|The army has not intervened in the protests and only guards the sites and buildings that are of national interest [EPA]
The Egyptian army has called for protesters rallying for a ninth day against President Hosni Mubarak's
regime to go home and "return to normal life."
In a call for protesters to leave the streets, Ismail Etman, a military spokesman said on state television on Wednesday: "The army forces are calling on you ... You began by going out to express your demands and you are the ones capable of restoring normal life.
"I call on the conscious youth of Egypt, honest men of Egypt, we should look forward to future, think of our country, Egypt. Your message has been heard, demands understood, and we are working day and night to secure our homeland for your interest, the honourable people of Egypt."
Unlike the police, which is widely reviled in Egypt for its repressive tactics, the military is widely admired and is seen as neutral.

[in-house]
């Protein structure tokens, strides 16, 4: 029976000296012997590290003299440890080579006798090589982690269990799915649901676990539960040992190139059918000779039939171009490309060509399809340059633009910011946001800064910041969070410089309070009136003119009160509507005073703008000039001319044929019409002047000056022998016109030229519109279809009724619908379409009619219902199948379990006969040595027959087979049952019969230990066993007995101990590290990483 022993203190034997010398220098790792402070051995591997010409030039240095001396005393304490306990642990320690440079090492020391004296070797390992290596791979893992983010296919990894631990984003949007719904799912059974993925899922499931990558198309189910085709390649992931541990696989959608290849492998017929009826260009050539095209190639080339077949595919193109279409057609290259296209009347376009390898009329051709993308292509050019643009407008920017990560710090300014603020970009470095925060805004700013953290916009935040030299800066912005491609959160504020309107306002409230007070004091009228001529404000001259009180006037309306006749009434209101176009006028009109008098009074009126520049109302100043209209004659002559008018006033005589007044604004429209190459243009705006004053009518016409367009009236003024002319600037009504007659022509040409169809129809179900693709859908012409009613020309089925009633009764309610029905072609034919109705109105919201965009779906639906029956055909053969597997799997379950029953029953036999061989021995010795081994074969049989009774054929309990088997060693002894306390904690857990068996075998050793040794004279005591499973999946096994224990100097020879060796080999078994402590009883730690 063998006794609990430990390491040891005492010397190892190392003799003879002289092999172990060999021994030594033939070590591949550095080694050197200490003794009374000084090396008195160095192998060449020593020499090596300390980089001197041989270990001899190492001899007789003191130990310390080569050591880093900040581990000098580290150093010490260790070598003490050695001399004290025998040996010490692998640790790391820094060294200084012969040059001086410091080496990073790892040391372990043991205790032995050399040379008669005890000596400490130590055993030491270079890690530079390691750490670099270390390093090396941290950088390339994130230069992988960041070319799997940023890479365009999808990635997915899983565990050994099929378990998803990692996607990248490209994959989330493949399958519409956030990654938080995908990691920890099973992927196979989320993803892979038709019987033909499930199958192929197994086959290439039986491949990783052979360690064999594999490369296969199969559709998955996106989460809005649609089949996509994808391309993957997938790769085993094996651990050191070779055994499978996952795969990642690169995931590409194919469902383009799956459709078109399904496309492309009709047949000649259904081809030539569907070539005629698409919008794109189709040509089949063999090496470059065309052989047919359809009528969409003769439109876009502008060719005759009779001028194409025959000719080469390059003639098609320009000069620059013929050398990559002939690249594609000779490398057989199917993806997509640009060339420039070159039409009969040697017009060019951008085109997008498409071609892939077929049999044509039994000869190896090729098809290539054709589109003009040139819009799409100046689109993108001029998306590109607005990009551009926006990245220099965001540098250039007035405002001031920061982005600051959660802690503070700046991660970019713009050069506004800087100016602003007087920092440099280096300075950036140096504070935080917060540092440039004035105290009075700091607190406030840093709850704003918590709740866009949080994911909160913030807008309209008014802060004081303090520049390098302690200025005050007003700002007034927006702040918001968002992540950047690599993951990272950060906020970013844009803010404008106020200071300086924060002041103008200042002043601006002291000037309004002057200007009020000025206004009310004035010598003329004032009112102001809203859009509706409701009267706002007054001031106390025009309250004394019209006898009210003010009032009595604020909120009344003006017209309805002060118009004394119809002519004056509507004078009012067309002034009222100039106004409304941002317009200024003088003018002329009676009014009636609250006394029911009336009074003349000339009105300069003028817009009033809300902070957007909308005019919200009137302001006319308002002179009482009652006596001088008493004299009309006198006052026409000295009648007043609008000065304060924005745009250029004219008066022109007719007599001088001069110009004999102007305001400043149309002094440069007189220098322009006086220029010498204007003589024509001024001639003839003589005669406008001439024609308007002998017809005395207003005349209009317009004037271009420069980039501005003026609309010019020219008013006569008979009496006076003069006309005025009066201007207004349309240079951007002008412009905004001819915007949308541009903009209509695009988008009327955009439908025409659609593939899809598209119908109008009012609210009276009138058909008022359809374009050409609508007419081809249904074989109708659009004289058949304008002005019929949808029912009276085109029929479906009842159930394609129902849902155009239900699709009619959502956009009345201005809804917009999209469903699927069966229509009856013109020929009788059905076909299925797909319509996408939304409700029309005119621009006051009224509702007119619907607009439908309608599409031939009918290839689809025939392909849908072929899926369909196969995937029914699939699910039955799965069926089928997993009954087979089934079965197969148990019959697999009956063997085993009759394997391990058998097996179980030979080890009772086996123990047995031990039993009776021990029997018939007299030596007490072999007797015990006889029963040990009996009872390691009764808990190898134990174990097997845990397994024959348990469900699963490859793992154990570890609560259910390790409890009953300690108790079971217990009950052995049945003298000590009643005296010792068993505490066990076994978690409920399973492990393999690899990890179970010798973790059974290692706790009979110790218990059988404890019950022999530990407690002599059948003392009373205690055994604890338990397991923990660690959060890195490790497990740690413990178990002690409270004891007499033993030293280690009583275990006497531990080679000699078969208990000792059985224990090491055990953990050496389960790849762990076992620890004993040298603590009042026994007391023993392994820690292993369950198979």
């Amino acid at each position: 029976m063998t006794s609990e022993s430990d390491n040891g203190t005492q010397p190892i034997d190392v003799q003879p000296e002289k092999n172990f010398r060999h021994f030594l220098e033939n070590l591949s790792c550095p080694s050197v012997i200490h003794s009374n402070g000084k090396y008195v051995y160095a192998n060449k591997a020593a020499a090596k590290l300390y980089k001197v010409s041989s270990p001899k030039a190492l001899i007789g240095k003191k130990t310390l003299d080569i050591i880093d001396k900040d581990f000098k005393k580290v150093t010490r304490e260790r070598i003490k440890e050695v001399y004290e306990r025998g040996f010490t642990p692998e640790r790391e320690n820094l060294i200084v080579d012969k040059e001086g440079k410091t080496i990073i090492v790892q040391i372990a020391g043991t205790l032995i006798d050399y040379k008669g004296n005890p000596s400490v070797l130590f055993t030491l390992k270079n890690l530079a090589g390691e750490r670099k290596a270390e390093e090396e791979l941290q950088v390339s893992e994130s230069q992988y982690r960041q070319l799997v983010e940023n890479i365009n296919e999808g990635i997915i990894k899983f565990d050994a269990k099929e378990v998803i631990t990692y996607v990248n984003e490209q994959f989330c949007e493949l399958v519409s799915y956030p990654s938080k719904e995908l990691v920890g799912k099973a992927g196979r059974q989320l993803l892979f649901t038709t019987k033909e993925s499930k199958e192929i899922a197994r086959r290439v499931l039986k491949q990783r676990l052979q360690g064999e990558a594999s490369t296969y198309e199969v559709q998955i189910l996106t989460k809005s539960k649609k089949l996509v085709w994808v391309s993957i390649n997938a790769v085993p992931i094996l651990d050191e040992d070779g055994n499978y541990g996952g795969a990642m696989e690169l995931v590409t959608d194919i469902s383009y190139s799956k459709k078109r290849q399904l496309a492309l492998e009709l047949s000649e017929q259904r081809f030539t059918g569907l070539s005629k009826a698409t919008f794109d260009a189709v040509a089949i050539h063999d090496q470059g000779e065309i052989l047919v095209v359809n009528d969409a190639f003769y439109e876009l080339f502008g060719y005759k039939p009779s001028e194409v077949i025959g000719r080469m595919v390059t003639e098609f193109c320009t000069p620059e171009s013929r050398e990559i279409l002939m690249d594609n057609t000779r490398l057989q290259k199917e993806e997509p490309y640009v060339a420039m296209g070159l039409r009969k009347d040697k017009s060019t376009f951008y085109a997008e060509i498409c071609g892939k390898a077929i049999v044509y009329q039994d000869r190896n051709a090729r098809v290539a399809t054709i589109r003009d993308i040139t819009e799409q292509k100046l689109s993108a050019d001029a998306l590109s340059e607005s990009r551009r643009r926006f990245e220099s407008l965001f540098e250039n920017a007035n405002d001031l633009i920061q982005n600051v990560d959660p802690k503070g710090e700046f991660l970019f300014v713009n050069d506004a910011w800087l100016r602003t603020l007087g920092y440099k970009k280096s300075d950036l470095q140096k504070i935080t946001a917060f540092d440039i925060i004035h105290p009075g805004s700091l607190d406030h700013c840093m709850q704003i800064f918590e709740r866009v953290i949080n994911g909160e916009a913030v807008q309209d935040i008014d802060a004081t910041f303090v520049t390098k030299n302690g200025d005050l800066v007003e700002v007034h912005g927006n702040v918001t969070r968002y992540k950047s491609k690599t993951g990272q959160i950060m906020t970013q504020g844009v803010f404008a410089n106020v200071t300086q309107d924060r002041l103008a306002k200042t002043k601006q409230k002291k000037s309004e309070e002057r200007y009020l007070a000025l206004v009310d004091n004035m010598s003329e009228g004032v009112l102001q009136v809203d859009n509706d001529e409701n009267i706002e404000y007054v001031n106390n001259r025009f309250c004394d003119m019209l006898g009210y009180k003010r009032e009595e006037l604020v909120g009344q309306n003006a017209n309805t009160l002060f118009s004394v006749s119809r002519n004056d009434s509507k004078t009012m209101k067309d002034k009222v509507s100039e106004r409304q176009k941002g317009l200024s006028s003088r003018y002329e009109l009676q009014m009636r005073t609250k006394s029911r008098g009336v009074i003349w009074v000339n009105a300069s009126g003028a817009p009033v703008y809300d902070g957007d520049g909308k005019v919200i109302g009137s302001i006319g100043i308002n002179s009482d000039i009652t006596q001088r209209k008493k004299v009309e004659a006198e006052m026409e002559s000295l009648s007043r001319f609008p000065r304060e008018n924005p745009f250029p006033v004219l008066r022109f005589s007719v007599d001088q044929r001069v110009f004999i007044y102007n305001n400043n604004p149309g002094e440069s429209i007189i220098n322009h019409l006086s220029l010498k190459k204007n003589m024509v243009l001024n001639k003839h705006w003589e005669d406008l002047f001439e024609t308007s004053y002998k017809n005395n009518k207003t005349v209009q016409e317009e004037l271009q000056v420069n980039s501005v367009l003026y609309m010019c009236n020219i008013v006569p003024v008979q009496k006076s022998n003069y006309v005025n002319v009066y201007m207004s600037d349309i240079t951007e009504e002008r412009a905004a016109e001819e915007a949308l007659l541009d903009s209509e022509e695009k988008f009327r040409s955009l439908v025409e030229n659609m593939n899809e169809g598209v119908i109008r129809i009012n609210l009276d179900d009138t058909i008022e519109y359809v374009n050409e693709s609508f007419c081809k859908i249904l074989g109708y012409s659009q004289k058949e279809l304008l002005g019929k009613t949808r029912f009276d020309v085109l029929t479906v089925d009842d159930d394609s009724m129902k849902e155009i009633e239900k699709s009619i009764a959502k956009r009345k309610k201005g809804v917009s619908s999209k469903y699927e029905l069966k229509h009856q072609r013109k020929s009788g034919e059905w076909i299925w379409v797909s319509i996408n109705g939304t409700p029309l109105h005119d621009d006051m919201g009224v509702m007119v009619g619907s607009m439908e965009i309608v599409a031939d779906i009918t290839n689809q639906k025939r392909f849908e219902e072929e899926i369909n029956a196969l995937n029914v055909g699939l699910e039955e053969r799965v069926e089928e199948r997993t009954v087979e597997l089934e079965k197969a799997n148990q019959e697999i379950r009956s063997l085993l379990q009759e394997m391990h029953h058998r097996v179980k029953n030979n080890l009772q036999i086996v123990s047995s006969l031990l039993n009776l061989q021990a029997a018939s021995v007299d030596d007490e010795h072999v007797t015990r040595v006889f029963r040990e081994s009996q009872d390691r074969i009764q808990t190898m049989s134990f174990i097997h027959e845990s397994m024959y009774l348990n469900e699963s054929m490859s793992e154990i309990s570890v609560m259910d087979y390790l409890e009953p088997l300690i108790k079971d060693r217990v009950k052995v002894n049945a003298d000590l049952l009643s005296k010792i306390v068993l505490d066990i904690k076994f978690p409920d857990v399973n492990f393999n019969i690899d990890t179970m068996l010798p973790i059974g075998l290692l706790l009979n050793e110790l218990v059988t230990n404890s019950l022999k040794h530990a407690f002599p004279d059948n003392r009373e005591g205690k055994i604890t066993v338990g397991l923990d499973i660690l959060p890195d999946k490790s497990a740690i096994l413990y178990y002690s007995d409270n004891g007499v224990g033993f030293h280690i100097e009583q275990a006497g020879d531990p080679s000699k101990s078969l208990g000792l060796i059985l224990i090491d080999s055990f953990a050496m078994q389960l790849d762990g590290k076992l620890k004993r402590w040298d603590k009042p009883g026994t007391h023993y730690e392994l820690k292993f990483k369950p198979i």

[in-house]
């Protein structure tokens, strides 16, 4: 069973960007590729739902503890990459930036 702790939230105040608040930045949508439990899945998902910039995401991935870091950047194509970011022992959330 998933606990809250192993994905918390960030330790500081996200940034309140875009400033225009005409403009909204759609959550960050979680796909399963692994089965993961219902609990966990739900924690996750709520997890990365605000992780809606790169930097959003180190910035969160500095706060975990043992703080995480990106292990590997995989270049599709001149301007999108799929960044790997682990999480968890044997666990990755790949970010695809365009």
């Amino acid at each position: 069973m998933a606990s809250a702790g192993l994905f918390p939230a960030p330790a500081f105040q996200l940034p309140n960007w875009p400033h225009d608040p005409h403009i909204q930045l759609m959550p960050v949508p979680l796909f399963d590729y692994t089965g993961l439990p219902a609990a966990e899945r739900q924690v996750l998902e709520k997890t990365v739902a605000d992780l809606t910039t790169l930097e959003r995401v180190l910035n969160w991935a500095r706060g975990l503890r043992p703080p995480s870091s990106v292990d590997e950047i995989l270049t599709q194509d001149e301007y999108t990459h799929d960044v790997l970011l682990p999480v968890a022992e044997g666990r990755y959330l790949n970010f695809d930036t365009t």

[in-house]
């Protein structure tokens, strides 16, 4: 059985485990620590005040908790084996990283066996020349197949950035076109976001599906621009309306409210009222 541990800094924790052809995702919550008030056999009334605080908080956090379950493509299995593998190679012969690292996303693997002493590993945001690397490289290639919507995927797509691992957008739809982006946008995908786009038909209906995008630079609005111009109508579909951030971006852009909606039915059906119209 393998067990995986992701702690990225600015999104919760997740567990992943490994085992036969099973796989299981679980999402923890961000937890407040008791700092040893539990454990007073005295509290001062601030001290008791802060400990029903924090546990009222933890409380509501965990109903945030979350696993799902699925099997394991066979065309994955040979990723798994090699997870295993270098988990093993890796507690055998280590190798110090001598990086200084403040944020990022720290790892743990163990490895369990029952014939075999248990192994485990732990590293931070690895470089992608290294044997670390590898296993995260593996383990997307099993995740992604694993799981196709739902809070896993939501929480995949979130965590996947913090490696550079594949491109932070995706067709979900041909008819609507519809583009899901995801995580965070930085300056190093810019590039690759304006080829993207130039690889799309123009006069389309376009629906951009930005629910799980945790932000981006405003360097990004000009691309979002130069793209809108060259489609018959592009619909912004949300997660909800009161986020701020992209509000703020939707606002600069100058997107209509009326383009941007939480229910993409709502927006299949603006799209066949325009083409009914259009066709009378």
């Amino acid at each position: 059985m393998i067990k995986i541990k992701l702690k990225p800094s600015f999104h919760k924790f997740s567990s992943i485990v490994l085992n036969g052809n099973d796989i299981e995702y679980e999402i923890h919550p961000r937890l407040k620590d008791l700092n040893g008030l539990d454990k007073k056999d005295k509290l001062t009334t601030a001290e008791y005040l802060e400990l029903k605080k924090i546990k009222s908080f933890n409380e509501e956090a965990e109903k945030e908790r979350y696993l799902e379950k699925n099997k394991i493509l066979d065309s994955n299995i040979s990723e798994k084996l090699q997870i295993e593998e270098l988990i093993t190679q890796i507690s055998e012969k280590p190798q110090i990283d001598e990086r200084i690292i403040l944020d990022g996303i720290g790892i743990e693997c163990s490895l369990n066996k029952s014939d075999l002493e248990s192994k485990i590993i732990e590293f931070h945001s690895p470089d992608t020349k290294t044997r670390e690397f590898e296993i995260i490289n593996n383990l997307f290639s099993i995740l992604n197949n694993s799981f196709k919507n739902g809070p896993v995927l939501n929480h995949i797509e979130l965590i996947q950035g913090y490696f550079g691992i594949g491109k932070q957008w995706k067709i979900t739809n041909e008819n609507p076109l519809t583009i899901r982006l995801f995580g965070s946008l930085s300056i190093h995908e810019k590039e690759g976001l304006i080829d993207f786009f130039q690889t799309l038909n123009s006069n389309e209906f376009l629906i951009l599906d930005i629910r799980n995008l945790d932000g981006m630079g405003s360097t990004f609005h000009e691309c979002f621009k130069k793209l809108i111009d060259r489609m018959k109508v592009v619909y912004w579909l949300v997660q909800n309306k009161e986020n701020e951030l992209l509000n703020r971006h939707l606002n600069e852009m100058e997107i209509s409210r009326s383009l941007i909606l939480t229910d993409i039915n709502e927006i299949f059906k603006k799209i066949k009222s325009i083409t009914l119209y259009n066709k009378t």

Internet back up
Internet service, which has been cut off entirely, has apparently been partially restored in Egypt.
Mubarak's embattled regime and the powerful military appear to be making a unified push to end a street movement to drive the 82-year-old leader out of power.
The movement built on the work of online activists is fuelled by deep frustration with an autocratic regime blamed for ignoring the needs of the poor and allowing corruption and official abuse to run rampant.
After years of tight state control, protesters emboldened by the Tunisia unrest took to the streets on January 25 and carried out a once unimaginable series of protests across this nation of 80 million.
The army gave a tacit endorsement to the movement on Monday by saying it would not use force against protesters and that they had legitimate demands.
Al Jazeera's Jane Dutton reported from Cairo that, "It is the first time that we have heard the army issue that warning.
"It could be linked to the fact that we are seeing an increasing number of pro-Mubarak supporters on the streets."
On Tuesday, the protesters brought nearly a million people into Cairo's main square to demand Mubarak leave within days.
Late on Tuesday, Mubarak issued a defiant response in an address to the nation, announcing that he would serve out the last months of his term and "die on Egyptian soil".
He promised not to seek re-election, but that did not calm public fury as clashes erupted between his opponents and supporters.